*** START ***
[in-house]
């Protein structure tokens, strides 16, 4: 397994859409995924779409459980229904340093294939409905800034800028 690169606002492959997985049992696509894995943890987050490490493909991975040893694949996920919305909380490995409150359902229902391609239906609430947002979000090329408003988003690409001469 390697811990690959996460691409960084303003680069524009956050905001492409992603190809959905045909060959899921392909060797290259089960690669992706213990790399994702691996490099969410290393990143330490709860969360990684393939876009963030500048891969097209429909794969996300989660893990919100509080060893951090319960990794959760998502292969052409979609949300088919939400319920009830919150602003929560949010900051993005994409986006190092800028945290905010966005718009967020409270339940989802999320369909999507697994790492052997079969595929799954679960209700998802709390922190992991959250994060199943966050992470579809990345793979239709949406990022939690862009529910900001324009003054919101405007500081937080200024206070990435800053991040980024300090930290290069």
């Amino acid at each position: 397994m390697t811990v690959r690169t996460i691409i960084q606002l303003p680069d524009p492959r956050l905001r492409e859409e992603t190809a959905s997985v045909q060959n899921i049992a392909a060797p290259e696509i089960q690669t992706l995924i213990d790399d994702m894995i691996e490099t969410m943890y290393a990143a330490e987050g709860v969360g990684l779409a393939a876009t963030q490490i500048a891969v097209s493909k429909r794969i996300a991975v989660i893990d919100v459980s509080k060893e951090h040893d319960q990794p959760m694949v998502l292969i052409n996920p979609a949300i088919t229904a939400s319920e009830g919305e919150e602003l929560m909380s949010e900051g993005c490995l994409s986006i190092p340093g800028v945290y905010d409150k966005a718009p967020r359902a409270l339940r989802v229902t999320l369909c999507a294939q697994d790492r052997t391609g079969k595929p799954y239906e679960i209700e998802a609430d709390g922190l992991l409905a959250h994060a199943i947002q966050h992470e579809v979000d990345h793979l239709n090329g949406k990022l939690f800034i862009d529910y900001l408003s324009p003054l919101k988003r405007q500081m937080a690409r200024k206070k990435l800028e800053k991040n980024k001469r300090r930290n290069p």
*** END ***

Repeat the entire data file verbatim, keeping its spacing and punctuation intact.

[in-house]
């Protein structure tokens, strides 16, 4: 397994859409995924779409459980229904340093294939409905800034800028 690169606002492959997985049992696509894995943890987050490490493909991975040893694949996920919305909380490995409150359902229902391609239906609430947002979000090329408003988003690409001469 390697811990690959996460691409960084303003680069524009956050905001492409992603190809959905045909060959899921392909060797290259089960690669992706213990790399994702691996490099969410290393990143330490709860969360990684393939876009963030500048891969097209429909794969996300989660893990919100509080060893951090319960990794959760998502292969052409979609949300088919939400319920009830919150602003929560949010900051993005994409986006190092800028945290905010966005718009967020409270339940989802999320369909999507697994790492052997079969595929799954679960209700998802709390922190992991959250994060199943966050992470579809990345793979239709949406990022939690862009529910900001324009003054919101405007500081937080200024206070990435800053991040980024300090930290290069």
């Amino acid at each position: 397994m390697t811990v690959r690169t996460i691409i960084q606002l303003p680069d524009p492959r956050l905001r492409e859409e992603t190809a959905s997985v045909q060959n899921i049992a392909a060797p290259e696509i089960q690669t992706l995924i213990d790399d994702m894995i691996e490099t969410m943890y290393a990143a330490e987050g709860v969360g990684l779409a393939a876009t963030q490490i500048a891969v097209s493909k429909r794969i996300a991975v989660i893990d919100v459980s509080k060893e951090h040893d319960q990794p959760m694949v998502l292969i052409n996920p979609a949300i088919t229904a939400s319920e009830g919305e919150e602003l929560m909380s949010e900051g993005c490995l994409s986006i190092p340093g800028v945290y905010d409150k966005a718009p967020r359902a409270l339940r989802v229902t999320l369909c999507a294939q697994d790492r052997t391609g079969k595929p799954y239906e679960i209700e998802a609430d709390g922190l992991l409905a959250h994060a199943i947002q966050h992470e579809v979000d990345h793979l239709n090329g949406k990022l939690f800034i862009d529910y900001l408003s324009p003054l919101k988003r405007q500081m937080a690409r200024k206070k990435l800028e800053k991040n980024k001469r300090r930290n290069p």